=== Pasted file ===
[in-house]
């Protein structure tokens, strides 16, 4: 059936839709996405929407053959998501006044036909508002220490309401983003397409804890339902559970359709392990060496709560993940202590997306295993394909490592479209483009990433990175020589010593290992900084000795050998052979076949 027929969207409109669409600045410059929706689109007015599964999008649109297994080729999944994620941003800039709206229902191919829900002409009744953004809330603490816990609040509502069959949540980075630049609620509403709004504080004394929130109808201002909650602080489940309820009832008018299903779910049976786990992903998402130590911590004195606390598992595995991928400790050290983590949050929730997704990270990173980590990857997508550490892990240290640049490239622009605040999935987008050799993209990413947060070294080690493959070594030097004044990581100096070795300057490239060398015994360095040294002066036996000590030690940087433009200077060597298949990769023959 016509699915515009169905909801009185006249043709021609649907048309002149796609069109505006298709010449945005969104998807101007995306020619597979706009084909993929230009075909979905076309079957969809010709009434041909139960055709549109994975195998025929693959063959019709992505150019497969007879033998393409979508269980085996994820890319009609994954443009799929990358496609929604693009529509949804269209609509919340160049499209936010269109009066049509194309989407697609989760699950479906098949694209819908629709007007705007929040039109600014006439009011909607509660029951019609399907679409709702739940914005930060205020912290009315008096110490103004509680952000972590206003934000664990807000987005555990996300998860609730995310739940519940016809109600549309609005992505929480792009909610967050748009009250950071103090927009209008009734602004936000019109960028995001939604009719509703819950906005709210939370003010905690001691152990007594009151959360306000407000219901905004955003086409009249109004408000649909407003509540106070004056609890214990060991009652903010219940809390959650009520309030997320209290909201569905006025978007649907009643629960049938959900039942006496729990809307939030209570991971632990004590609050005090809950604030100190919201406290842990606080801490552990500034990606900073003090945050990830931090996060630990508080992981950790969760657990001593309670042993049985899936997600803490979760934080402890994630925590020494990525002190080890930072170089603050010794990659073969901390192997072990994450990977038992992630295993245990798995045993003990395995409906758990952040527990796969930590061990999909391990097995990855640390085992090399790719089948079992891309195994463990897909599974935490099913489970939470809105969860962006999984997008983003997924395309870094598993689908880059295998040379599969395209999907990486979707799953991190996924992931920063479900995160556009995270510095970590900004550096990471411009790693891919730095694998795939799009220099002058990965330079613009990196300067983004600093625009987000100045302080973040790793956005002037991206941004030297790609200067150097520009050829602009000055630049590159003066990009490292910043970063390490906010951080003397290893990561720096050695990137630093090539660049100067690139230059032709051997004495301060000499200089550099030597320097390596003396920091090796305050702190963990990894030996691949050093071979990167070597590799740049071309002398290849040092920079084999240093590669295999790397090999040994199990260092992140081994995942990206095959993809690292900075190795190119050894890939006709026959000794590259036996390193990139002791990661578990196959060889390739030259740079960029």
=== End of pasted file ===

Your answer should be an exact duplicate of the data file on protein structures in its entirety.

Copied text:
[in-house]
């Protein structure tokens, strides 16, 4: 059936839709996405929407053959998501006044036909508002220490309401983003397409804890339902559970359709392990060496709560993940202590997306295993394909490592479209483009990433990175020589010593290992900084000795050998052979076949 027929969207409109669409600045410059929706689109007015599964999008649109297994080729999944994620941003800039709206229902191919829900002409009744953004809330603490816990609040509502069959949540980075630049609620509403709004504080004394929130109808201002909650602080489940309820009832008018299903779910049976786990992903998402130590911590004195606390598992595995991928400790050290983590949050929730997704990270990173980590990857997508550490892990240290640049490239622009605040999935987008050799993209990413947060070294080690493959070594030097004044990581100096070795300057490239060398015994360095040294002066036996000590030690940087433009200077060597298949990769023959 016509699915515009169905909801009185006249043709021609649907048309002149796609069109505006298709010449945005969104998807101007995306020619597979706009084909993929230009075909979905076309079957969809010709009434041909139960055709549109994975195998025929693959063959019709992505150019497969007879033998393409979508269980085996994820890319009609994954443009799929990358496609929604693009529509949804269209609509919340160049499209936010269109009066049509194309989407697609989760699950479906098949694209819908629709007007705007929040039109600014006439009011909607509660029951019609399907679409709702739940914005930060205020912290009315008096110490103004509680952000972590206003934000664990807000987005555990996300998860609730995310739940519940016809109600549309609005992505929480792009909610967050748009009250950071103090927009209008009734602004936000019109960028995001939604009719509703819950906005709210939370003010905690001691152990007594009151959360306000407000219901905004955003086409009249109004408000649909407003509540106070004056609890214990060991009652903010219940809390959650009520309030997320209290909201569905006025978007649907009643629960049938959900039942006496729990809307939030209570991971632990004590609050005090809950604030100190919201406290842990606080801490552990500034990606900073003090945050990830931090996060630990508080992981950790969760657990001593309670042993049985899936997600803490979760934080402890994630925590020494990525002190080890930072170089603050010794990659073969901390192997072990994450990977038992992630295993245990798995045993003990395995409906758990952040527990796969930590061990999909391990097995990855640390085992090399790719089948079992891309195994463990897909599974935490099913489970939470809105969860962006999984997008983003997924395309870094598993689908880059295998040379599969395209999907990486979707799953991190996924992931920063479900995160556009995270510095970590900004550096990471411009790693891919730095694998795939799009220099002058990965330079613009990196300067983004600093625009987000100045302080973040790793956005002037991206941004030297790609200067150097520009050829602009000055630049590159003066990009490292910043970063390490906010951080003397290893990561720096050695990137630093090539660049100067690139230059032709051997004495301060000499200089550099030597320097390596003396920091090796305050702190963990990894030996691949050093071979990167070597590799740049071309002398290849040092920079084999240093590669295999790397090999040994199990260092992140081994995942990206095959993809690292900075190795190119050894890939006709026959000794590259036996390193990139002791990661578990196959060889390739030259740079960029």